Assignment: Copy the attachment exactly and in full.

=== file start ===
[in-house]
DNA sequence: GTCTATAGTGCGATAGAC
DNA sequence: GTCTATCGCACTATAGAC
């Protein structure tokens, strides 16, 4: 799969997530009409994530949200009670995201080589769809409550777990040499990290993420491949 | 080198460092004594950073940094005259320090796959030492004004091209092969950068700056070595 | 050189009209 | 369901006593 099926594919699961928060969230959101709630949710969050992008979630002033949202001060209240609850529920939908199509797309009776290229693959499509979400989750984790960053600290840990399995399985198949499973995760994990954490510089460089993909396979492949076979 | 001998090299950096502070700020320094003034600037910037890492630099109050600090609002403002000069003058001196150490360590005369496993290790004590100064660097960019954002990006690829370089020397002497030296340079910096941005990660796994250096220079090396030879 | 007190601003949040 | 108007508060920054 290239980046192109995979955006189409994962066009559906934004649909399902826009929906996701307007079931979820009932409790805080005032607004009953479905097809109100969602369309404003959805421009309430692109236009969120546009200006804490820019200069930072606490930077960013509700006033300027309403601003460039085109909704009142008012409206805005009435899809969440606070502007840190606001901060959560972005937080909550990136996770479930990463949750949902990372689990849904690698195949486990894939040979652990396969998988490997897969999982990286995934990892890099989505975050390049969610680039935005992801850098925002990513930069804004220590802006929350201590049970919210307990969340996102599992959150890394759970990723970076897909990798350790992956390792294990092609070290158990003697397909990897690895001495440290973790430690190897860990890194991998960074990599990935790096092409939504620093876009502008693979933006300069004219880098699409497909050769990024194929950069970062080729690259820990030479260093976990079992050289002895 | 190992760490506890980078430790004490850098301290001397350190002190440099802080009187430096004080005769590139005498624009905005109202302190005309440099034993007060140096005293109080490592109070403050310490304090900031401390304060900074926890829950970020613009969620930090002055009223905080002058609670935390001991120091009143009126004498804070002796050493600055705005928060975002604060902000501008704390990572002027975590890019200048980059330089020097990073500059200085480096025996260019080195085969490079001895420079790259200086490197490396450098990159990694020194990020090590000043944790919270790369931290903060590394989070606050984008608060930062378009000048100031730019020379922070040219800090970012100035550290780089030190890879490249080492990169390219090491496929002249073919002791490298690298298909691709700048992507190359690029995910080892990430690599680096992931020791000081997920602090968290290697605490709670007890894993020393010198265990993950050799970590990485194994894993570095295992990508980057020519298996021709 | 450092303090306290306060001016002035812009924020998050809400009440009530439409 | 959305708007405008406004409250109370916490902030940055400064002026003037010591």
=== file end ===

[in-house]
DNA sequence: GTCTATAGTGCGATAGAC
DNA sequence: GTCTATCGCACTATAGAC
């Protein structure tokens, strides 16, 4: 799969997530009409994530949200009670995201080589769809409550777990040499990290993420491949 | 080198460092004594950073940094005259320090796959030492004004091209092969950068700056070595 | 050189009209 | 369901006593 099926594919699961928060969230959101709630949710969050992008979630002033949202001060209240609850529920939908199509797309009776290229693959499509979400989750984790960053600290840990399995399985198949499973995760994990954490510089460089993909396979492949076979 | 001998090299950096502070700020320094003034600037910037890492630099109050600090609002403002000069003058001196150490360590005369496993290790004590100064660097960019954002990006690829370089020397002497030296340079910096941005990660796994250096220079090396030879 | 007190601003949040 | 108007508060920054 290239980046192109995979955006189409994962066009559906934004649909399902826009929906996701307007079931979820009932409790805080005032607004009953479905097809109100969602369309404003959805421009309430692109236009969120546009200006804490820019200069930072606490930077960013509700006033300027309403601003460039085109909704009142008012409206805005009435899809969440606070502007840190606001901060959560972005937080909550990136996770479930990463949750949902990372689990849904690698195949486990894939040979652990396969998988490997897969999982990286995934990892890099989505975050390049969610680039935005992801850098925002990513930069804004220590802006929350201590049970919210307990969340996102599992959150890394759970990723970076897909990798350790992956390792294990092609070290158990003697397909990897690895001495440290973790430690190897860990890194991998960074990599990935790096092409939504620093876009502008693979933006300069004219880098699409497909050769990024194929950069970062080729690259820990030479260093976990079992050289002895 | 190992760490506890980078430790004490850098301290001397350190002190440099802080009187430096004080005769590139005498624009905005109202302190005309440099034993007060140096005293109080490592109070403050310490304090900031401390304060900074926890829950970020613009969620930090002055009223905080002058609670935390001991120091009143009126004498804070002796050493600055705005928060975002604060902000501008704390990572002027975590890019200048980059330089020097990073500059200085480096025996260019080195085969490079001895420079790259200086490197490396450098990159990694020194990020090590000043944790919270790369931290903060590394989070606050984008608060930062378009000048100031730019020379922070040219800090970012100035550290780089030190890879490249080492990169390219090491496929002249073919002791490298690298298909691709700048992507190359690029995910080892990430690599680096992931020791000081997920602090968290290697605490709670007890894993020393010198265990993950050799970590990485194994894993570095295992990508980057020519298996021709 | 450092303090306290306060001016002035812009924020998050809400009440009530439409 | 959305708007405008406004409250109370916490902030940055400064002026003037010591």